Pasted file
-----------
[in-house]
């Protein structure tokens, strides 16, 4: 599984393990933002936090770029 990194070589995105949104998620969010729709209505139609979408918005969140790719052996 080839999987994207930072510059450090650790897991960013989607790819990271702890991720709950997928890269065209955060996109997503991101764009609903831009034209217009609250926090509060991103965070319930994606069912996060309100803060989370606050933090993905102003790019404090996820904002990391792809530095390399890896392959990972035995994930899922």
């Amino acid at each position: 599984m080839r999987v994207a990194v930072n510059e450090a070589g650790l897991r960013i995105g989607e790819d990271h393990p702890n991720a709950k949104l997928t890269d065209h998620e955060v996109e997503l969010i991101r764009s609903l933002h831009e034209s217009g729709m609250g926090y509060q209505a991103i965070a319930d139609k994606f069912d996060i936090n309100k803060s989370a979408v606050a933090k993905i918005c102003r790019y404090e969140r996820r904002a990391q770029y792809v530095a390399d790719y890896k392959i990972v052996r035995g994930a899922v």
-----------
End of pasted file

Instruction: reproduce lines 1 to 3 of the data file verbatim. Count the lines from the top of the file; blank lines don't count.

[in-house]
């Protein structure tokens, strides 16, 4: 599984393990933002936090770029 990194070589995105949104998620969010729709209505139609979408918005969140790719052996 080839999987994207930072510059450090650790897991960013989607790819990271702890991720709950997928890269065209955060996109997503991101764009609903831009034209217009609250926090509060991103965070319930994606069912996060309100803060989370606050933090993905102003790019404090996820904002990391792809530095390399890896392959990972035995994930899922």
């Amino acid at each position: 599984m080839r999987v994207a990194v930072n510059e450090a070589g650790l897991r960013i995105g989607e790819d990271h393990p702890n991720a709950k949104l997928t890269d065209h998620e955060v996109e997503l969010i991101r764009s609903l933002h831009e034209s217009g729709m609250g926090y509060q209505a991103i965070a319930d139609k994606f069912d996060i936090n309100k803060s989370a979408v606050a933090k993905i918005c102003r790019y404090e969140r996820r904002a990391q770029y792809v530095a390399d790719y890896k392959i990972v052996r035995g994930a899922v």